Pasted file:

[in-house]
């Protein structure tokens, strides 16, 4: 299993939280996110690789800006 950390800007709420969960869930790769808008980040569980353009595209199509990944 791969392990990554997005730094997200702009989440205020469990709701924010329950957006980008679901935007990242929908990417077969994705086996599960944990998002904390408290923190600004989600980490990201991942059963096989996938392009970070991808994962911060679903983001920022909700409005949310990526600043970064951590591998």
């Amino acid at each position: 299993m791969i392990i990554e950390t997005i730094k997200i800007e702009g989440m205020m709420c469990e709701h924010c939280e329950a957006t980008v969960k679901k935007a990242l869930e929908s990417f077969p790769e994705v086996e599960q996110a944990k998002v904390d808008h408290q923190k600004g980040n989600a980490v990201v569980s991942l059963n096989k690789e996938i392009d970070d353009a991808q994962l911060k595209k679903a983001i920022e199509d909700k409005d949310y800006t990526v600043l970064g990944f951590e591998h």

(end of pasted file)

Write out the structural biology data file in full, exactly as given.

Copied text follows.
[in-house]
């Protein structure tokens, strides 16, 4: 299993939280996110690789800006 950390800007709420969960869930790769808008980040569980353009595209199509990944 791969392990990554997005730094997200702009989440205020469990709701924010329950957006980008679901935007990242929908990417077969994705086996599960944990998002904390408290923190600004989600980490990201991942059963096989996938392009970070991808994962911060679903983001920022909700409005949310990526600043970064951590591998």
């Amino acid at each position: 299993m791969i392990i990554e950390t997005i730094k997200i800007e702009g989440m205020m709420c469990e709701h924010c939280e329950a957006t980008v969960k679901k935007a990242l869930e929908s990417f077969p790769e994705v086996e599960q996110a944990k998002v904390d808008h408290q923190k600004g980040n989600a980490v990201v569980s991942l059963n096989k690789e996938i392009d970070d353009a991808q994962l911060k595209k679903a983001i920022e199509d909700k409005d949310y800006t990526v600043l970064g990944f951590e591998h």